Transracial Journeys is pleased to announce Hannah Jackson Matthews, M.S. Ed., as a featured presenter for Family Camp 2022, August 4-7th. Hannah will be sharing her experiences and expertise helping us to better understand the importance of connections to family and culture of origin as well as how to navigate racism. As a writer, an educator, a speaker and a transracial adoptees champion, Hannah has made it her mission to advocate for the needs of transracial adoptees. Matthews, a transracial adoptee herself, offers invaluable insight, experience and passion as she works to support transracial adoptees by helping to shift the responsibility of facing the realities of racism from the adoptee to their adoptive parents.


More About Hannah

Without the racial literacy necessary to navigate racism, the endless song playing in her childhood mind was "I don't belong".

Born in Kansas City, Missouri, to a white birth mother and Black birth father, Hannah Jackson Matthews, M.S. Ed. was adopted privately and domestically adopted. The Jacksons eagerly brought home their last baby and only baby girl and raised her in Lancaster County, Pennsylvania. Matthews enjoyed romping around her suburban neighborhood with her older brothers. And despite the simple joys of childhood, it seemed her joys were often being interrupted by the bias and discrimination of others.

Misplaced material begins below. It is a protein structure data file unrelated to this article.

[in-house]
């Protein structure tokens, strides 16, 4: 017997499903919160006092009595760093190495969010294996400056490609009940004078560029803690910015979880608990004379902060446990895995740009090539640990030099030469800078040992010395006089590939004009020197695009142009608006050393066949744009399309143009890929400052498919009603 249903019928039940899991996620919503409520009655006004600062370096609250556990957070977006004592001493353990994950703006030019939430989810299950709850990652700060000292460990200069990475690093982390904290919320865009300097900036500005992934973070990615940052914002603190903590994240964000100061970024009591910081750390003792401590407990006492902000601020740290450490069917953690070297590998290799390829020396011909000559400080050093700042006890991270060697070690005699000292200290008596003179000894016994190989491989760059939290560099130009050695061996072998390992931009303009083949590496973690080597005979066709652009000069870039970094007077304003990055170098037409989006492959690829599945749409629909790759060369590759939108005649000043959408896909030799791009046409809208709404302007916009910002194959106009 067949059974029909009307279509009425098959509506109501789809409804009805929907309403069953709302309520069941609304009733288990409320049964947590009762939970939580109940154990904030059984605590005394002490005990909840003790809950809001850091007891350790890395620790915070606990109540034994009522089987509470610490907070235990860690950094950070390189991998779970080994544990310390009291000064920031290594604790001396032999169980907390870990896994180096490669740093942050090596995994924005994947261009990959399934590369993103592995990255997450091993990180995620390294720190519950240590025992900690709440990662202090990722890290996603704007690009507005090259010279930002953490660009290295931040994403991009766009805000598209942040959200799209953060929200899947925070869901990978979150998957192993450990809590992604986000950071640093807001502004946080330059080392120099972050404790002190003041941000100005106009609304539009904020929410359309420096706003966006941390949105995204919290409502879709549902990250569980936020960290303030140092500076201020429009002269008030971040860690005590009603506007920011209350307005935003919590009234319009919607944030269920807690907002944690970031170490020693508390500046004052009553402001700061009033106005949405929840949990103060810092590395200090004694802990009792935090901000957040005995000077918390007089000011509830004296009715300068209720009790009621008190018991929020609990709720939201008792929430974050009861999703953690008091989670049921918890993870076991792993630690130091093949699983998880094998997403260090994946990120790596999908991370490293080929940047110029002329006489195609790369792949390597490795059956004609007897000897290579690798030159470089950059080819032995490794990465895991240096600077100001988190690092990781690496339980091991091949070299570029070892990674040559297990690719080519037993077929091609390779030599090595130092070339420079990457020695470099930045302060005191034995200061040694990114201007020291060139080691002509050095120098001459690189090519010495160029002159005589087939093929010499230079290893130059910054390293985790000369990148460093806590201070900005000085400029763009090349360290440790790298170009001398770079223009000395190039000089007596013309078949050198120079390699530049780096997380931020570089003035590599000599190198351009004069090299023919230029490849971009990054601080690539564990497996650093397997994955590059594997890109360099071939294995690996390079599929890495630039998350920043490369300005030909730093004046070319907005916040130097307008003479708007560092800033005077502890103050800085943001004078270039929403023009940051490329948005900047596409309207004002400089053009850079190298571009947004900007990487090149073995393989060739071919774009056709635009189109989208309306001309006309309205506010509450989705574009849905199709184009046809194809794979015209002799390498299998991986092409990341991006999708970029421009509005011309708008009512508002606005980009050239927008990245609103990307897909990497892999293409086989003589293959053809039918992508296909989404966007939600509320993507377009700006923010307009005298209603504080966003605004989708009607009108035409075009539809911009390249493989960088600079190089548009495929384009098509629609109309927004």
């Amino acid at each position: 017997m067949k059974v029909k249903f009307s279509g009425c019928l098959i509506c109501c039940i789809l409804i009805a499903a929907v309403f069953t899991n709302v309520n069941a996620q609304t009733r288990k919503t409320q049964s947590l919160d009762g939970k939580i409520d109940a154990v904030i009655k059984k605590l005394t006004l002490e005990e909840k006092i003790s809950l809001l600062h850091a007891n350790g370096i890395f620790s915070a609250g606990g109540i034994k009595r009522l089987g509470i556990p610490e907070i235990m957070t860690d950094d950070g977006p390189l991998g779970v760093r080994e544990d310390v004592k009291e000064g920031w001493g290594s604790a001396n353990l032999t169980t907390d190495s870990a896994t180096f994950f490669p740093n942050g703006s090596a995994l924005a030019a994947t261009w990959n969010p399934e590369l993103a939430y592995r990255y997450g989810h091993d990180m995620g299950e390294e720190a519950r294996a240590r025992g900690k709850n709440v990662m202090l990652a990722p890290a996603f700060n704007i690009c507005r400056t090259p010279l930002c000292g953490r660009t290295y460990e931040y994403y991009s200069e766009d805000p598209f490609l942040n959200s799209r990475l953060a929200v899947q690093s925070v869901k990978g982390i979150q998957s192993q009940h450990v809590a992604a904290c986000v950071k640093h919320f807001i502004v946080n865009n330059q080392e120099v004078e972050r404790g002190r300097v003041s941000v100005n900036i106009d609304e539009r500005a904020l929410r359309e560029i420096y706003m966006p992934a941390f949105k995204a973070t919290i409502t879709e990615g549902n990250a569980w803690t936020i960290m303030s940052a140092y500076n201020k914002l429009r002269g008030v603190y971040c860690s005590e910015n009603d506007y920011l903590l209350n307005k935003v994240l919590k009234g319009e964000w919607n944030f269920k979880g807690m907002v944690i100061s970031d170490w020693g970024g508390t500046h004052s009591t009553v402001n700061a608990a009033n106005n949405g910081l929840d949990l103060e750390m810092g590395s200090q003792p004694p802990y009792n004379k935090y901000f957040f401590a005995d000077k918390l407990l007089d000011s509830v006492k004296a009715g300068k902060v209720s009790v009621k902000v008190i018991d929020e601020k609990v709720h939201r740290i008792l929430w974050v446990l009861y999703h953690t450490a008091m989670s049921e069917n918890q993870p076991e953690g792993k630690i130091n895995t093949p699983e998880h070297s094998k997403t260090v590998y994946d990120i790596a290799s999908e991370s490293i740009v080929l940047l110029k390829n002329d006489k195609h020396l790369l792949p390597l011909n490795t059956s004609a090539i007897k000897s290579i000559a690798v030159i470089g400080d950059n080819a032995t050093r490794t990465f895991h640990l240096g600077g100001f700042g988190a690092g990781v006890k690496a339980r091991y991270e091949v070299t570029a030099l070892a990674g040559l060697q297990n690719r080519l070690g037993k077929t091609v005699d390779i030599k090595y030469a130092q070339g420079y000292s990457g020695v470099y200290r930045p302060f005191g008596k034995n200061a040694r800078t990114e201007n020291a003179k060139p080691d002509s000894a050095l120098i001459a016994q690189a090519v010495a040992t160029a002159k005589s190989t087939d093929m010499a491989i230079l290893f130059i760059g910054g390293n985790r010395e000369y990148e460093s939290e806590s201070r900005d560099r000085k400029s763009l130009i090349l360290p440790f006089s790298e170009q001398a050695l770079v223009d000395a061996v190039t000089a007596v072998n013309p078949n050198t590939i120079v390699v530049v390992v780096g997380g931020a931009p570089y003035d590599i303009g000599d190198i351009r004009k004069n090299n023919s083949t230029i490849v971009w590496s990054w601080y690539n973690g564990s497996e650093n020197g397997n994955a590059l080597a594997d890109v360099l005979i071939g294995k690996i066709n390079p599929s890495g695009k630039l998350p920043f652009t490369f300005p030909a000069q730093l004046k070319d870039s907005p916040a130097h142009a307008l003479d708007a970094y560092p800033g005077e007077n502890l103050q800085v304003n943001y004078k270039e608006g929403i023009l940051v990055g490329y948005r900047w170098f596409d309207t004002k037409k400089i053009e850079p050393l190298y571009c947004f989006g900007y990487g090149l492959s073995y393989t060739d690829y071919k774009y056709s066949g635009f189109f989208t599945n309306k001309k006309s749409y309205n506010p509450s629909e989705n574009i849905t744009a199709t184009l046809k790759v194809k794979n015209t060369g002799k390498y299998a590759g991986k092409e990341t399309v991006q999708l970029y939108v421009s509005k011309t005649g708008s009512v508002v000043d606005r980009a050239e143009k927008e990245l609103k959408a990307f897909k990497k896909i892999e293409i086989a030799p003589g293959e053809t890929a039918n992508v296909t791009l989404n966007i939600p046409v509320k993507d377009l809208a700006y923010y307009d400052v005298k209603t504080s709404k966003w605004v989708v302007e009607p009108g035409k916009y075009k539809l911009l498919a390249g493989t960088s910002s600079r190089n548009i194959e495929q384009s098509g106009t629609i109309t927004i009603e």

In a town comprised of not even one percent of people who shared Matthews' brown skin and curly hair, she didn't know how to navigate these painful experiences. Deeply lonely and insecure, she longingly searched for if and where she belonged.

Her journey seeking what was missing continued on for years. In those years, Matthews found solace in the croon of Ella Fitzgerald, the flowing poetry of Q-Tip, the prose of Audre Lorde. She found beautiful friendships within my racial community. She found love with a beautiful Black man and in their two incredible children.